Salvos back Flinders Street safe injecting room amid fierce opposition

Salvation Army leader Brendan Nottle has urged Melbourne to embrace a safe-injecting room on Flinders Street as part of the CBD’s post-COVID-19 recovery, saying drug use had been rife in that part of the city for two decades and was getting worse.

Major Nottle said hundreds of rough sleepers, “many of whom have drug issues” were back on the streets after the end of the government’s program to house them in motels during the worst of the pandemic. “In fact, it’s the worst I’ve ever seen it,” he said.

The Salvation Army’s Major Brendan Nottle backs a safe-injecting room on Flinders Street. Credit:Justin McManus

The Victorian government is expected to confirm within weeks that the former Yooralla building at 244-248 Flinders Street – which it bought for about $40 million in May – will be the site of a trial of the state’s second injecting room as part of a community health and wellbeing hub.

The prominent location – between Elizabeth and Swanston streets and near the Degraves Street tourist strip – is opposed by the Police Association, the Small Business Australia lobby group and traders and residents who say it will discourage visitors to the already struggling CBD.

Major Nottle said he could understand people in the city saying it was not the right time to open a new safe-injecting service in the CBD, that city traders and residents have been through so much and perhaps this could wait a couple of years.

But he writes in The Age that putting an injecting room in the Flinders Street precinct near Elizabeth Street is the “right call” to ensure a city recovery also means supporting vulnerable people who often see drugs as the only answer.

“After 20 years working in the city, I have seen first hand the high levels of drug use and dealing in this spot. The Metro station works on Swanston Street have exacerbated this, because some activity that used to occur across from St Paul’s church has moved down to Elizabeth Street,” he says.

Former police chief commissioner Ken Lay was appointed to conduct an independent consultation process on a second injecting room, with the former Yooralla building one of several he identified.

But Police Association Victoria secretary Wayne Gatt said a safe-injecting room in the CBD would be detrimental to the amenity and safety of the community.

“We were contacted by Mr Lay after the purchase of the Yooralla building, where we reaffirmed the concerns we raised with his team in September 2020,” Mr Gatt said.

Melbourne’s second drug injecting room is expected to be located in the area around Flinders Street and Elizabeth Street.Credit:Joe Armao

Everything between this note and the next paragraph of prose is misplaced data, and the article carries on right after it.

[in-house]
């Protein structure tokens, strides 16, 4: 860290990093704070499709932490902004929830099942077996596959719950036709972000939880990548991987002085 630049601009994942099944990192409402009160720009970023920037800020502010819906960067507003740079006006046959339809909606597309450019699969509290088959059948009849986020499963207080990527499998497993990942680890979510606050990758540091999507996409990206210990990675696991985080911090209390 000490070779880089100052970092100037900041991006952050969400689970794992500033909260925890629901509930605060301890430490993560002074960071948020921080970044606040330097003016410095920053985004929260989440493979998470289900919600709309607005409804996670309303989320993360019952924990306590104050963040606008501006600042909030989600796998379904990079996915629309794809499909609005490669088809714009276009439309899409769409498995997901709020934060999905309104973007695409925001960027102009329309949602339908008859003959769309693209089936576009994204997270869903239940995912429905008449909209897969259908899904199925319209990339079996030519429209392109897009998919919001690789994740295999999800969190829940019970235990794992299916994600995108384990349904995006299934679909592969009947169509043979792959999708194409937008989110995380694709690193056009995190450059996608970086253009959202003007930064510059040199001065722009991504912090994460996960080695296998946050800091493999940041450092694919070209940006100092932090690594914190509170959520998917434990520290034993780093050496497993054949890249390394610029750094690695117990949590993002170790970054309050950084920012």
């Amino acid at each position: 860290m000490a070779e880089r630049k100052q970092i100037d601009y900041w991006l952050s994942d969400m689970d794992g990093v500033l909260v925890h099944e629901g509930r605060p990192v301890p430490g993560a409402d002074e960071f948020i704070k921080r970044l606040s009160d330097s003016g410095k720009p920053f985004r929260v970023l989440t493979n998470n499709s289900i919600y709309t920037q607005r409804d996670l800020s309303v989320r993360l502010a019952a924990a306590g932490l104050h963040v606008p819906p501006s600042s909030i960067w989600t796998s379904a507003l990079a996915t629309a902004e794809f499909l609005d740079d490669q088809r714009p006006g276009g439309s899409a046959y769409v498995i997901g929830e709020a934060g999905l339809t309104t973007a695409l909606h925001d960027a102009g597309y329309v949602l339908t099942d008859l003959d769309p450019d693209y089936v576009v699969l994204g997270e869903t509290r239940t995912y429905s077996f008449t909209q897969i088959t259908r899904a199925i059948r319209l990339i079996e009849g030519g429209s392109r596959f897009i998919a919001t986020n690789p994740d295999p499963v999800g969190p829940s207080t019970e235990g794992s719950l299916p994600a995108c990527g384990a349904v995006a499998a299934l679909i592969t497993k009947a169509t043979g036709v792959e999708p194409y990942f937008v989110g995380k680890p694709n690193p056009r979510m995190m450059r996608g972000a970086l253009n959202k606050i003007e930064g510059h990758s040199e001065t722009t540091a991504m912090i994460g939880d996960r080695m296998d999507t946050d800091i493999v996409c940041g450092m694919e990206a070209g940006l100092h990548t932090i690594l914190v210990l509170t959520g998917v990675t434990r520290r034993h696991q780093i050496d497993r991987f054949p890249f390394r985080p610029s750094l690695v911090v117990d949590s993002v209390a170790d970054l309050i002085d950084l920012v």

Small Business Australia executive director Bill Lang called on the government to pay compensation to small businesses and property owners affected by the safe-injecting room.

He said the group told Mr Lay about the economic cost of the injecting room in Richmond on Victoria Street traders, who reported reduced foot traffic and customers.

“The state should pay for the cost of the destruction of the value of businesses,” Mr Lang said.

Asked by The Age whether Police Commissioner Shane Patton supported the 244-248 Flinders Street location, a spokesperson said Victoria Police had not been involved in any process to select a preferred second injecting room site.



“We have been consulted and will continue to work with the state government and local council on the operation of the trial to address and reduce any safety or amenity impacts,” the spokesperson said. “Community safety remains the key priority for Victoria Police.”

CBD resident Jennifer Johnson said it was naive at best to consider a safe-injecting room would be an answer to the problems in the area. “Already, with people and friends I have spoken to, no-one will come into the city if this plan comes to fruition. It is too dangerous now, and will become more so.”

Ratepayers Victoria president Dean Hurlston said injecting rooms belonged in medical precincts. He said he could not support the Flinders Street location, despite the allied health services that would also be provided in the building.

“We will always support residents and businesses’ COVID recovery first and foremost. Councils and government must put the whole community first.”

Ambulance Victoria data between 2015 and 2020 showed the Elizabeth and Flinders Street precinct was an overdose hot spot, with a quarter of all CBD heroin overdoses occurring within 250 metres of that intersection.

Ambulance Employees Australia Victoria secretary Brett Adie said the United Workers Union broadly supported the plan to open a second injecting room, “however our members have raised some concerns around occupational health and safety”.

“The safety of ambulance officers attending overdose patients is a key and constant consideration and, unfortunately, our members are routinely required to attend to patients who have injected drugs which often comes with extra safety and security issues,” Mr Adie said.

A Victorian government spokesperson said a second supervised injecting service would save lives and change lives.

“With around one person a month dying from heroin overdose in the City of Melbourne, there is a real and growing need for a community health and wellbeing hub.”

Most Viewed in Politics

From our partners

Source: Read Full Article